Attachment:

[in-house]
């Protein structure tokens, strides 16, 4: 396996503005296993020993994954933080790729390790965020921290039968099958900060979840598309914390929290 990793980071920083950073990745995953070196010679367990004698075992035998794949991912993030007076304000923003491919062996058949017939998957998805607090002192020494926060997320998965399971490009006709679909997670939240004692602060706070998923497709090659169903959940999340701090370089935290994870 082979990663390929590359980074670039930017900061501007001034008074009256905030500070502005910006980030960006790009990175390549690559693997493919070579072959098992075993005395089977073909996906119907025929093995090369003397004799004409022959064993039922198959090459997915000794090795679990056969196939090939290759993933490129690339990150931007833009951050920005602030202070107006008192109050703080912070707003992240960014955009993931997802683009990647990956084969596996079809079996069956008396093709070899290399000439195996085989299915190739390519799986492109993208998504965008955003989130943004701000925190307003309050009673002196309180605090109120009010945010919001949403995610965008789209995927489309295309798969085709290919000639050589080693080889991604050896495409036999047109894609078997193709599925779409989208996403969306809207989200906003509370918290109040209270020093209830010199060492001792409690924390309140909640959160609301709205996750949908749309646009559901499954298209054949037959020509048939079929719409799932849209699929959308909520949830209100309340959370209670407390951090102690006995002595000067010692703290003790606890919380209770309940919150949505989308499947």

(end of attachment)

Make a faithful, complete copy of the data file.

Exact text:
[in-house]
């Protein structure tokens, strides 16, 4: 396996503005296993020993994954933080790729390790965020921290039968099958900060979840598309914390929290 990793980071920083950073990745995953070196010679367990004698075992035998794949991912993030007076304000923003491919062996058949017939998957998805607090002192020494926060997320998965399971490009006709679909997670939240004692602060706070998923497709090659169903959940999340701090370089935290994870 082979990663390929590359980074670039930017900061501007001034008074009256905030500070502005910006980030960006790009990175390549690559693997493919070579072959098992075993005395089977073909996906119907025929093995090369003397004799004409022959064993039922198959090459997915000794090795679990056969196939090939290759993933490129690339990150931007833009951050920005602030202070107006008192109050703080912070707003992240960014955009993931997802683009990647990956084969596996079809079996069956008396093709070899290399000439195996085989299915190739390519799986492109993208998504965008955003989130943004701000925190307003309050009673002196309180605090109120009010945010919001949403995610965008789209995927489309295309798969085709290919000639050589080693080889991604050896495409036999047109894609078997193709599925779409989208996403969306809207989200906003509370918290109040209270020093209830010199060492001792409690924390309140909640959160609301709205996750949908749309646009559901499954298209054949037959020509048939079929719409799932849209699929959308909520949830209100309340959370209670407390951090102690006995002595000067010692703290003790606890919380209770309940919150949505989308499947």